Our first doublehanded overnight passage is a wrap: we hoisted anchor in Charleston, SC, around 7 am yesterday and grabbed our reserved mooring ball in St. Augustine, Fl, shortly after 2 pm this afternoon.
We’ve done a multi-night offshore passage on Vinyasa before with three onboard, which made splitting the night watches easier as each of us had more time to rest.
This time, it was just Allan and me.
It was an opportunity to experience an array of deep emotions: joy, elation, awe, trepidation, exhaustion, and gratitude, lots of gratitude.
On passage, we take turns napping or sleeping, and avoid reading while on watch. That delivered many quiet or shared hours for enjoying the antics of too many dolphins to count along our route, marveling at a large sea turtle floating on the seas’ calm surface southeast of Jacksonville, and admiring pelicans, terns, gulls, egrets and other birds soar, glide or dive into the sea.
Time seemed to have a different texture while appreciating a gorgeous sunset that started when the sun dropped behind the horizon and increased in breathtaking intensity for the next 40 minutes…quite the splendid show.
The first four hours we each stood watch in the dark flew by. For me, it was a meditative state of tuning in to the boat, our route and the surroundings: being fully absorbed noticing myriad nuances, such as the sounds of the boat, or the flicker of light on the many shades of green, blue or dark gray water.
And the joy of frolicking dolphins, by day and by night! Who knew you can see the glow of their skin beneath the surface of the water on a moonlit night? Or hear a high-pitched pssssszzt as their dorsal fins break the surface with a luminescent spray a few feet away?
My main moments of trepidation were determining distances to lit markers on my second watch, from 2-6 am. I find it challenging in the dark, and disconcerting to notice how a slight change of our course made a stationary object suddenly appear much closer than it at first appeared. It renewed my empathy for the sailboat that ran into a structure on the Chesapeake Bay as we were anchored nearby last month.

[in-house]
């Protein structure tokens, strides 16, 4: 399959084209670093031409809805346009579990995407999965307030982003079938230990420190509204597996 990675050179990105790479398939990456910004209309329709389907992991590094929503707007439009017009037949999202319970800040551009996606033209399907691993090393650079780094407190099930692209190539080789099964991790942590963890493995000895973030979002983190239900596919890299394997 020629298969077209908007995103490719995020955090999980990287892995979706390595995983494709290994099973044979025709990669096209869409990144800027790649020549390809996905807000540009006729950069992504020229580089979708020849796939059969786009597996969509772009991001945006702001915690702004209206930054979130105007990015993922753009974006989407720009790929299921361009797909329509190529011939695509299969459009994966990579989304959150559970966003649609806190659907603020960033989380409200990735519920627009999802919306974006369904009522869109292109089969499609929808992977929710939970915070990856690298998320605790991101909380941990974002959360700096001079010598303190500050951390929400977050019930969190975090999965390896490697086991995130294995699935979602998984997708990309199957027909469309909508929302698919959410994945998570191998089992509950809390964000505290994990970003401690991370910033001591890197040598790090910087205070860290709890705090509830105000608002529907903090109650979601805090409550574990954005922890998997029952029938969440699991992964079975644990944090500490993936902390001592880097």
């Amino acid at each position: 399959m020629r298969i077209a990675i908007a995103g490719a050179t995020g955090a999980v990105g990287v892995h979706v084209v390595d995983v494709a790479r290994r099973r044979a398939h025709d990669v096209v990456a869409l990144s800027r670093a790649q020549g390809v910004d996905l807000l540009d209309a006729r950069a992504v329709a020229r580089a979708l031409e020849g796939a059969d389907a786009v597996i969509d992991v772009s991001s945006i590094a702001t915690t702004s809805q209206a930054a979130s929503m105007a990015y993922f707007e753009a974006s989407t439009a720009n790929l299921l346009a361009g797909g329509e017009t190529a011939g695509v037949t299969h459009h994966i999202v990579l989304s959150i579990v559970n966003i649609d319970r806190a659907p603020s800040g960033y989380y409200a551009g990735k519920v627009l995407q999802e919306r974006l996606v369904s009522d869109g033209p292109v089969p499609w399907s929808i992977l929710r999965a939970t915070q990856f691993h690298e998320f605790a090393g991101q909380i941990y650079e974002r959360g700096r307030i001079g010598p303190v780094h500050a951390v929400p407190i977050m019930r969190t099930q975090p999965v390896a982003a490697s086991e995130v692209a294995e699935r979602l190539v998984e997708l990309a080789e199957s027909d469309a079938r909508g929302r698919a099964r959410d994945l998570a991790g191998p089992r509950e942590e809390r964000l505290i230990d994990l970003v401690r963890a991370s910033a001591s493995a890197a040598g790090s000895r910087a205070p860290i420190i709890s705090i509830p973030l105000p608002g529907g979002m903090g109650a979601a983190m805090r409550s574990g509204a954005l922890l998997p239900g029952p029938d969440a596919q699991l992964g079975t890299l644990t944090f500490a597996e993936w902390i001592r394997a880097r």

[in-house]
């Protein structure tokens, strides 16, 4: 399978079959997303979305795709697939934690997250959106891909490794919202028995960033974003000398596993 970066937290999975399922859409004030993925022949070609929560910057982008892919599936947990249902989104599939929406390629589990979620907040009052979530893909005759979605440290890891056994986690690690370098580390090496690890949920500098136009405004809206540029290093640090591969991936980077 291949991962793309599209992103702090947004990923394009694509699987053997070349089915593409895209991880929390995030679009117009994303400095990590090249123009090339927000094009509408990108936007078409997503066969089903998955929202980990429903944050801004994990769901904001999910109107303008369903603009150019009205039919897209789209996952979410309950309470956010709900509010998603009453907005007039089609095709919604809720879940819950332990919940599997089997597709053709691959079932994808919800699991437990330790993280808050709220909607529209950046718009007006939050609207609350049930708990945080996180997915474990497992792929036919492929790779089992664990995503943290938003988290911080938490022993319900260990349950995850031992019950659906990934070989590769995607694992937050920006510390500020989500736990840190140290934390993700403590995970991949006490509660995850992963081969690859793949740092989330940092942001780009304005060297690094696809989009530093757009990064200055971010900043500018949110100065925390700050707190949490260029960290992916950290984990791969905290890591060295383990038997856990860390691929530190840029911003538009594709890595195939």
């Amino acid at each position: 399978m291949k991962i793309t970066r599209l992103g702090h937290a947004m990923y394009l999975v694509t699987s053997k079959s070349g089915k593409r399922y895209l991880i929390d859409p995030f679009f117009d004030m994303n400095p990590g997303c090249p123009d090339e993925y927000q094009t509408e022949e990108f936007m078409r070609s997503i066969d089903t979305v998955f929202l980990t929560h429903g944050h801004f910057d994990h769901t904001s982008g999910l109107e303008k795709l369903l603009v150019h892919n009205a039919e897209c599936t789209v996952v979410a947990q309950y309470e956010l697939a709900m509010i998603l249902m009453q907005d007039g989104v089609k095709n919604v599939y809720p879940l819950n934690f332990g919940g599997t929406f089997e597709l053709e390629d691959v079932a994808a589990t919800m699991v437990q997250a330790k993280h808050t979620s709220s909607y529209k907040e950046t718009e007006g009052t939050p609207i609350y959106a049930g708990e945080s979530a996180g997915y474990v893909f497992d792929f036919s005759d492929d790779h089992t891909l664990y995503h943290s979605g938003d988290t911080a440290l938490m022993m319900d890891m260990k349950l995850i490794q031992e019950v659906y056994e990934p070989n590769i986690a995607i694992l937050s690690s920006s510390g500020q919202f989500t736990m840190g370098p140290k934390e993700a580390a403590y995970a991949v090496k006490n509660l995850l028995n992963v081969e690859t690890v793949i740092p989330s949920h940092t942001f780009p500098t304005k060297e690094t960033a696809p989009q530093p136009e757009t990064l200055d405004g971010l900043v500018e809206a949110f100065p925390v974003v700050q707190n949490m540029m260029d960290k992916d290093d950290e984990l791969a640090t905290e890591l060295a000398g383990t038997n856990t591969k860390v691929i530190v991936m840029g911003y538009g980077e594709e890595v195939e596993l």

Our joint moment of trepidation was approaching St. Augustine inlet. We were both quite tired, and the inlet has a reputation for being tricky. Fortunately, the sea state was calm, and we squeaked through the inlet just in time to make it through an every 30 minute opening of the Bridge of Lions to grab our reserved mooring ball.
We were then cheerfully greeted over VHF radio by friends moored aboard SV Marguerite that we were about to ground ourselves on a shoal pulling into the mooring field. A tour boat, the Victory III chimed in over VHF at the same time, so our grounding was averted, which we greatly appreciated.
Why can’t the St. Augustine Municipal Marina put a shoaling marker in a spot that apparently trips up many a sailor? Or perhaps have a map on their website with the mooring ball locations to avoid common, last minute confusion? DEC. 9 UPDATE: I’ve since stumbled upon a helpful map of the mooring field.
In St. Augustine’s favor? The municipal marina’s reservations system is pretty sweet, their staff helpful, and the town, little as we’ve yet seen, pretty amazing. We count our blessings and look forward to catching up with cruising friends and exploring St. Augustine thoroughly over the next few days!